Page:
PLANS to transform a house near to the River Usk in Newport’s flood zone have been refused for the second time.

Earlier this year, plans to transform 11 Coverack Road from a three bedroom home into a five bed House in Multiple Occupation (HMO) were submitted to Newport City Council.

It was the second time that the plans had been submitted, with the first application thrown out in November 2020.

At the time, there was concern that the plans posed a flood risk for those living in ground floor rooms inside the property, as they would not have any space on the upper floor in the event of flooding.

But, despite an amended application which designated the staircase and a 2.48 square metre upstairs landing area as a suitable location for the two downstairs tenants to take refuge in the event of a flood, this was not deemed sufficient to protect the safety of residents.

Commenting on the application, a council planning officer said that in the event of a flood, the area “does not make a good refuge space for two occupants and their personal belongings and consequently there is a high risk to life and property”.

Continuing, they said: “Should a flood event occur, it is considered that the first floor landing area would not provide adequate refuge for the residents of the two ground floor bedrooms. This would give rise to unacceptable implications to the safety and living conditions of prospective occupiers in terms of flood risk.

“The ground floor bedrooms in the HMO would likely be a person’s primary residence and with other bedrooms likely lockable, the opportunities for safe and acceptable refuge become more limited and risk to property would become more significant.

"In addition, flood levels at access points exceeded tolerable limits. If such events occurred at night for example, they would have the potential to flood rooms whilst residents are asleep to levels in excess of bed height.”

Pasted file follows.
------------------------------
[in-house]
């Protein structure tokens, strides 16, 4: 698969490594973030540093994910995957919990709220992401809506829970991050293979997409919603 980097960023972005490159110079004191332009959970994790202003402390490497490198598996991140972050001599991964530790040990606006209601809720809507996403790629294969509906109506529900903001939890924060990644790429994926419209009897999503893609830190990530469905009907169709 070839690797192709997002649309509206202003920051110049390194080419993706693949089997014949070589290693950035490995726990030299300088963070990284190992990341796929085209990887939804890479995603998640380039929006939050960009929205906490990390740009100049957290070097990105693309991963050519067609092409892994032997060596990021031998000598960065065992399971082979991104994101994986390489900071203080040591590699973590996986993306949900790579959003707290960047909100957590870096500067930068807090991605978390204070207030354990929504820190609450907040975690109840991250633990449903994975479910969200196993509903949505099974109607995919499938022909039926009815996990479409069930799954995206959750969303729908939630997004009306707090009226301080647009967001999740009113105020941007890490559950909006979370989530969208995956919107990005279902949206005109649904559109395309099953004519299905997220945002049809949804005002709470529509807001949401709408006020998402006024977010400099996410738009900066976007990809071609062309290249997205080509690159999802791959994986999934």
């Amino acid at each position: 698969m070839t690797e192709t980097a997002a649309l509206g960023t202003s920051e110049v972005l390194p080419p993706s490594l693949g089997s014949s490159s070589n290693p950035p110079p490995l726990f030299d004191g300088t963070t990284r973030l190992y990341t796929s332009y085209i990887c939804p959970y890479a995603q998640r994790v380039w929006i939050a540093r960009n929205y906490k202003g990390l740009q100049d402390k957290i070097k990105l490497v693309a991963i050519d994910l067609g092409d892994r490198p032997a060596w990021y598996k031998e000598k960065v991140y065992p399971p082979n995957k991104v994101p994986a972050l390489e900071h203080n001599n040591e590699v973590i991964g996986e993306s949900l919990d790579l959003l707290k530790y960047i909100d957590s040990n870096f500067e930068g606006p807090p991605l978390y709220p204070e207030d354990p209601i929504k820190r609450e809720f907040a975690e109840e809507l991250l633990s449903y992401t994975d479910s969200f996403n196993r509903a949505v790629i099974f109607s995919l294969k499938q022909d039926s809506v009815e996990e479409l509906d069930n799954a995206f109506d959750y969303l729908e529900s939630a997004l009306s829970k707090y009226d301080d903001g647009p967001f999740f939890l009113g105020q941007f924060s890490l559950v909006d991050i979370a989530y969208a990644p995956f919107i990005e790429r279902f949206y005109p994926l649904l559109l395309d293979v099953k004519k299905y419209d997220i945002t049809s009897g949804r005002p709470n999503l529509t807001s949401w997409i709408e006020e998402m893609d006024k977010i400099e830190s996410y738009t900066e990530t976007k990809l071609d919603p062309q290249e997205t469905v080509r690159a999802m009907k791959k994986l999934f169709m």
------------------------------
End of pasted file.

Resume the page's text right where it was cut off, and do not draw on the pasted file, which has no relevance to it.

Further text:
Concluding, they determined that: “The proposal will have a significant adverse effect on interests of acknowledged importance, namely safety and residential amenity by reason of flooding and the presence of ground floor bedrooms with no suitable first floor refuge. No information has been submitted that mitigates this objection.”

What could happen next?

While the council’s planning office took issue with the plans, Natural Resources Wales (NRW), which manages flood defences in this area of Newport, did not object to the proposal.

They wrote: “With the addition of the communal area to the first floor, our advice is that (Newport City Council) must now be satisfied that this proposed communal area is acceptable to you in terms of flood risk management.”

Citing the NRW comments, the applicant, Michal Zvala, has lodged an appeal with Planning and Environment Decisions Wales.

He also said that there is a further seven square metre attic space which would be used be residents in the event of an emergency.

Continuing, he said that the rooms would be offered for rent fully furnished, and as a result, residents would not have bulky furniture to move.

Finally, he argued that residents would be made aware of flood risks when accepting tenancy, and that they would be encouraged to sign up to NRW’s flood warning system.

It is not immediately known when this appeal is likely to be considered.